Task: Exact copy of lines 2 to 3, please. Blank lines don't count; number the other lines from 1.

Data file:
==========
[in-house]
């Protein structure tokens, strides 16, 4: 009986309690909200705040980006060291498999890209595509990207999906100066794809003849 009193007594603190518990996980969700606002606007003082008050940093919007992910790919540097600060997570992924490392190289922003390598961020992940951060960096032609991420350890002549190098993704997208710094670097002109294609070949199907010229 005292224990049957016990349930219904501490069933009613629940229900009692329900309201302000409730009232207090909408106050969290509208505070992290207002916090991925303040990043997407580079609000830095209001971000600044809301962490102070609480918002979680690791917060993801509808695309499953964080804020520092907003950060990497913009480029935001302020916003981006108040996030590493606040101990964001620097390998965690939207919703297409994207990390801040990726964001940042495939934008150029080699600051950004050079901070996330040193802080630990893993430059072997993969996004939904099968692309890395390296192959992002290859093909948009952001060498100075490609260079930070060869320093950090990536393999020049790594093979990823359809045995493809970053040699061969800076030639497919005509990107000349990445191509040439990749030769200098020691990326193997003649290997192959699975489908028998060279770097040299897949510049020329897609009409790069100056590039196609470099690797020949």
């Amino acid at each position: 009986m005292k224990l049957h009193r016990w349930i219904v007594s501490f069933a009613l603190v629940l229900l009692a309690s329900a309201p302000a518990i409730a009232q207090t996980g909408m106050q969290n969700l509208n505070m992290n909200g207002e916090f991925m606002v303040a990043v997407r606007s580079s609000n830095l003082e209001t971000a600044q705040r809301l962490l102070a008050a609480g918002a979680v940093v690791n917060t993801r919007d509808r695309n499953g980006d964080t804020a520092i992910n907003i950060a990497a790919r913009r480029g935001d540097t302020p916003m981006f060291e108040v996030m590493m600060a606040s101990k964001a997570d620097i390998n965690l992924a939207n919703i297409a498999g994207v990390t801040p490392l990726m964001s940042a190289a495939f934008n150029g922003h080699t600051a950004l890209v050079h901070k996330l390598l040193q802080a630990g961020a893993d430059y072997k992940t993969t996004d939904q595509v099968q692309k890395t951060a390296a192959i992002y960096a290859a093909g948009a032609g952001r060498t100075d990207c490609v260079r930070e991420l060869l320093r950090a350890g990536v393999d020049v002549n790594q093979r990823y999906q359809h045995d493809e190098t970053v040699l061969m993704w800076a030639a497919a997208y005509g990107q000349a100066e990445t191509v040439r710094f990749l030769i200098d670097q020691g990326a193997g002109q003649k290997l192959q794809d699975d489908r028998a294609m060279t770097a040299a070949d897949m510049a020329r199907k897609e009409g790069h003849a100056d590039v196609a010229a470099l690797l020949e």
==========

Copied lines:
């Protein structure tokens, strides 16, 4: 009986309690909200705040980006060291498999890209595509990207999906100066794809003849 009193007594603190518990996980969700606002606007003082008050940093919007992910790919540097600060997570992924490392190289922003390598961020992940951060960096032609991420350890002549190098993704997208710094670097002109294609070949199907010229 005292224990049957016990349930219904501490069933009613629940229900009692329900309201302000409730009232207090909408106050969290509208505070992290207002916090991925303040990043997407580079609000830095209001971000600044809301962490102070609480918002979680690791917060993801509808695309499953964080804020520092907003950060990497913009480029935001302020916003981006108040996030590493606040101990964001620097390998965690939207919703297409994207990390801040990726964001940042495939934008150029080699600051950004050079901070996330040193802080630990893993430059072997993969996004939904099968692309890395390296192959992002290859093909948009952001060498100075490609260079930070060869320093950090990536393999020049790594093979990823359809045995493809970053040699061969800076030639497919005509990107000349990445191509040439990749030769200098020691990326193997003649290997192959699975489908028998060279770097040299897949510049020329897609009409790069100056590039196609470099690797020949």
């Amino acid at each position: 009986m005292k224990l049957h009193r016990w349930i219904v007594s501490f069933a009613l603190v629940l229900l009692a309690s329900a309201p302000a518990i409730a009232q207090t996980g909408m106050q969290n969700l509208n505070m992290n909200g207002e916090f991925m606002v303040a990043v997407r606007s580079s609000n830095l003082e209001t971000a600044q705040r809301l962490l102070a008050a609480g918002a979680v940093v690791n917060t993801r919007d509808r695309n499953g980006d964080t804020a520092i992910n907003i950060a990497a790919r913009r480029g935001d540097t302020p916003m981006f060291e108040v996030m590493m600060a606040s101990k964001a997570d620097i390998n965690l992924a939207n919703i297409a498999g994207v990390t801040p490392l990726m964001s940042a190289a495939f934008n150029g922003h080699t600051a950004l890209v050079h901070k996330l390598l040193q802080a630990g961020a893993d430059y072997k992940t993969t996004d939904q595509v099968q692309k890395t951060a390296a192959i992002y960096a290859a093909g948009a032609g952001r060498t100075d990207c490609v260079r930070e991420l060869l320093r950090a350890g990536v393999d020049v002549n790594q093979r990823y999906q359809h045995d493809e190098t970053v040699l061969m993704w800076a030639a497919a997208y005509g990107q000349a100066e990445t191509v040439r710094f990749l030769i200098d670097q020691g990326a193997g002109q003649k290997l192959q794809d699975d489908r028998a294609m060279t770097a040299a070949d897949m510049a020329r199907k897609e009409g790069h003849a100056d590039v196609a010229a470099l690797l020949e």